• Beatson LJ explained at paragraph 49 that the reviewing court must ask itself essentially the questions which would have to be asked by a Tribunal considering an appeal. He referred with approval at [53] of R (FR & KL) (Albania) to the earlier explanation of Lord Phillips that:- “…the test for certifying a claim as “clearly unfounded” is an objective one. It depends not on the Home Secretary’s view but upon a criterion which a court can readily reapply once it has the materials which the Home Secretary had…” At [56]:- “…the court was not to substitute its own view as to whether the claims were “clearly unfounded” but should apply the normal principles of judicial review.” And at [[62]:- “…the jurisdiction remains a supervisory and reviewing one.”

    • As was made clear in ZT (Kosovo), the question of whether or not a claim is clearly unfounded is only susceptible to one rational answer. The way the Tribunal can consider whether the decision by the Secretary of State to certify the human rights claim was a rational one is by asking itself the same question. This does not mean that the Tribunal is substituting its own decision but that the Tribunal is asking itself the same question in order to decide whether the Secretary of State’s decision was rational. In doing so it exercises a supervisory jurisdiction which is why it only considers the materials that were available to the Secretary of State at the date of decision.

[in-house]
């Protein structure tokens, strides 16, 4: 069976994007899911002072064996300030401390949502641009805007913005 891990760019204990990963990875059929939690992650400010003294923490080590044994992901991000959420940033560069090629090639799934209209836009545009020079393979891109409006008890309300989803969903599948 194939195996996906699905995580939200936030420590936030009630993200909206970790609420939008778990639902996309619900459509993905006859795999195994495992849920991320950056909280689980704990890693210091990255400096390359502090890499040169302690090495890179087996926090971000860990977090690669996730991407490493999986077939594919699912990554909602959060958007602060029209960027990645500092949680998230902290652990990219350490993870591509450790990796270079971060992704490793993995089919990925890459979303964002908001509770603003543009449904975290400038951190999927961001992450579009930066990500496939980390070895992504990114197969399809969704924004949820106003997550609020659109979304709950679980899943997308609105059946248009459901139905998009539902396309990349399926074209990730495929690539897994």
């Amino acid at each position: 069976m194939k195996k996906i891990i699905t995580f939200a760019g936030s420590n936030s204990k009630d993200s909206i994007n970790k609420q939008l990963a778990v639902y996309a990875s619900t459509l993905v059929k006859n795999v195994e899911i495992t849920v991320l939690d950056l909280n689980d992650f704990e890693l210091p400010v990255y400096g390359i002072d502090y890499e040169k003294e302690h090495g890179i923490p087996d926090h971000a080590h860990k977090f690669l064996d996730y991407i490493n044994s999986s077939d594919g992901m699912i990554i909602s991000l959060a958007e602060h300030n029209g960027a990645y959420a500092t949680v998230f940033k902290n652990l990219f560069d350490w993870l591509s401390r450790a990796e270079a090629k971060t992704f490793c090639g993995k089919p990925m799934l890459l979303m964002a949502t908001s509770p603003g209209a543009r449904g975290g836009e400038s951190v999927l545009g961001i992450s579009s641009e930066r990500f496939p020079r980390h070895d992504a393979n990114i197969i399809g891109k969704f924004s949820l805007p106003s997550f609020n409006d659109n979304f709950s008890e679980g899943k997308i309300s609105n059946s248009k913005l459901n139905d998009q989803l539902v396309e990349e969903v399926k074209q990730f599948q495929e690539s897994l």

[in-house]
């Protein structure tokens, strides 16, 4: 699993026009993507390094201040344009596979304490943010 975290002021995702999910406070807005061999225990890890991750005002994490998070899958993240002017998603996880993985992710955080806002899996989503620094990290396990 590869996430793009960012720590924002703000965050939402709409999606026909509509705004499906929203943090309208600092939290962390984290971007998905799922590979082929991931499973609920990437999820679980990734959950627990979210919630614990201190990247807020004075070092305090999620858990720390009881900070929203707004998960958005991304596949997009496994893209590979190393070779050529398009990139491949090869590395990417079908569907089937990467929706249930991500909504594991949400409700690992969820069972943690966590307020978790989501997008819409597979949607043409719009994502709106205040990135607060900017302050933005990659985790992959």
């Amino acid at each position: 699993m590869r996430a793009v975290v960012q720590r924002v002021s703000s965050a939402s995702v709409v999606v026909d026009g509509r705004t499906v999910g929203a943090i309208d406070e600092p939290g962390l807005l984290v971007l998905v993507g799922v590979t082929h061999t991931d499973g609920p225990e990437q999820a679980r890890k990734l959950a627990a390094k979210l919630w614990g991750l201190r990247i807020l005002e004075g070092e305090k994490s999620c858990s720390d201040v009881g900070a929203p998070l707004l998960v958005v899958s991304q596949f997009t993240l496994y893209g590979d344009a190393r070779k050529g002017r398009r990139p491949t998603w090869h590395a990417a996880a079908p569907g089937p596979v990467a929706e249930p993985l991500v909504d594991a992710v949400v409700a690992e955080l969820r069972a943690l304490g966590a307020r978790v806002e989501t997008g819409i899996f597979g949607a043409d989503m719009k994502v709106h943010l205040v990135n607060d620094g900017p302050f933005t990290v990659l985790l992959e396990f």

• In the absence of any reasoned arguments supported by authority that the Tribunal should consider evidence that was not before the Secretary of State on the date she took her decision, the Upper Tribunal was not prepared to consider the evidence submitted either with the judicial review application or subsequently in determining the lawfulness of the s94B certificate.

 

Suitable forum for submission of the  new material- Paragraph 353 of the Immigration Rules:

 

The Secretary of State submitted that given the Applicant sought  to rely upon further evidence then the proper course would be to withdraw the judicial review  application, present the new material in the form of further submissions and this would be considered in accordance with paragraph 353 Immigration Rules.

 

The Applicant however submitted  that such a course of action was  not one they were  seeking- they were  not seeking a review of the Article 8 decision but of the s94B certificate and that paragraph 353 does not provide for consideration of a 94B certificate.

 

The Upper Tribunal considered and concluded as follows as regards the  relationship between paragraph 353 Immigration Rules and s94B Nationality, Immigration and Asylum Act 2002: